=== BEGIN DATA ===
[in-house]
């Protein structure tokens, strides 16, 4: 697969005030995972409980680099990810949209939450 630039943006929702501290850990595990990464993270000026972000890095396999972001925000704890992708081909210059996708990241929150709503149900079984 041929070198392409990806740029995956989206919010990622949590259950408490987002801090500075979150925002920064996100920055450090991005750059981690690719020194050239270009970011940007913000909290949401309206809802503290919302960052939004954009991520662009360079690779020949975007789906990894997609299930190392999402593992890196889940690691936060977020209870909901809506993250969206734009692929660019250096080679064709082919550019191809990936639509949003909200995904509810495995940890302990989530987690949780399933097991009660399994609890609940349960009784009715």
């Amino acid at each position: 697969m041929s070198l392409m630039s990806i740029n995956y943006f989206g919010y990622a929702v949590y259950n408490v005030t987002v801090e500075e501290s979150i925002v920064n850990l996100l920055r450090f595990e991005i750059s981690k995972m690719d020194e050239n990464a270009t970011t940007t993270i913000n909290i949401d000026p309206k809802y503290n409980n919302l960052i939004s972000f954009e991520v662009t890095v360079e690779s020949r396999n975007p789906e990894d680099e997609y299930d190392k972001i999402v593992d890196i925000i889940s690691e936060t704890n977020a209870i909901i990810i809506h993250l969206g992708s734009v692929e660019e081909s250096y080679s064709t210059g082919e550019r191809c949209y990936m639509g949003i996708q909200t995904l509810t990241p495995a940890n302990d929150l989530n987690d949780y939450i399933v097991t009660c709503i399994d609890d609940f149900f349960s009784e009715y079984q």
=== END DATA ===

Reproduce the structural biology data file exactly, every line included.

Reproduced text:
[in-house]
């Protein structure tokens, strides 16, 4: 697969005030995972409980680099990810949209939450 630039943006929702501290850990595990990464993270000026972000890095396999972001925000704890992708081909210059996708990241929150709503149900079984 041929070198392409990806740029995956989206919010990622949590259950408490987002801090500075979150925002920064996100920055450090991005750059981690690719020194050239270009970011940007913000909290949401309206809802503290919302960052939004954009991520662009360079690779020949975007789906990894997609299930190392999402593992890196889940690691936060977020209870909901809506993250969206734009692929660019250096080679064709082919550019191809990936639509949003909200995904509810495995940890302990989530987690949780399933097991009660399994609890609940349960009784009715």
């Amino acid at each position: 697969m041929s070198l392409m630039s990806i740029n995956y943006f989206g919010y990622a929702v949590y259950n408490v005030t987002v801090e500075e501290s979150i925002v920064n850990l996100l920055r450090f595990e991005i750059s981690k995972m690719d020194e050239n990464a270009t970011t940007t993270i913000n909290i949401d000026p309206k809802y503290n409980n919302l960052i939004s972000f954009e991520v662009t890095v360079e690779s020949r396999n975007p789906e990894d680099e997609y299930d190392k972001i999402v593992d890196i925000i889940s690691e936060t704890n977020a209870i909901i990810i809506h993250l969206g992708s734009v692929e660019e081909s250096y080679s064709t210059g082919e550019r191809c949209y990936m639509g949003i996708q909200t995904l509810t990241p495995a940890n302990d929150l989530n987690d949780y939450i399933v097991t009660c709503i399994d609890d609940f149900f349960s009784e009715y079984q």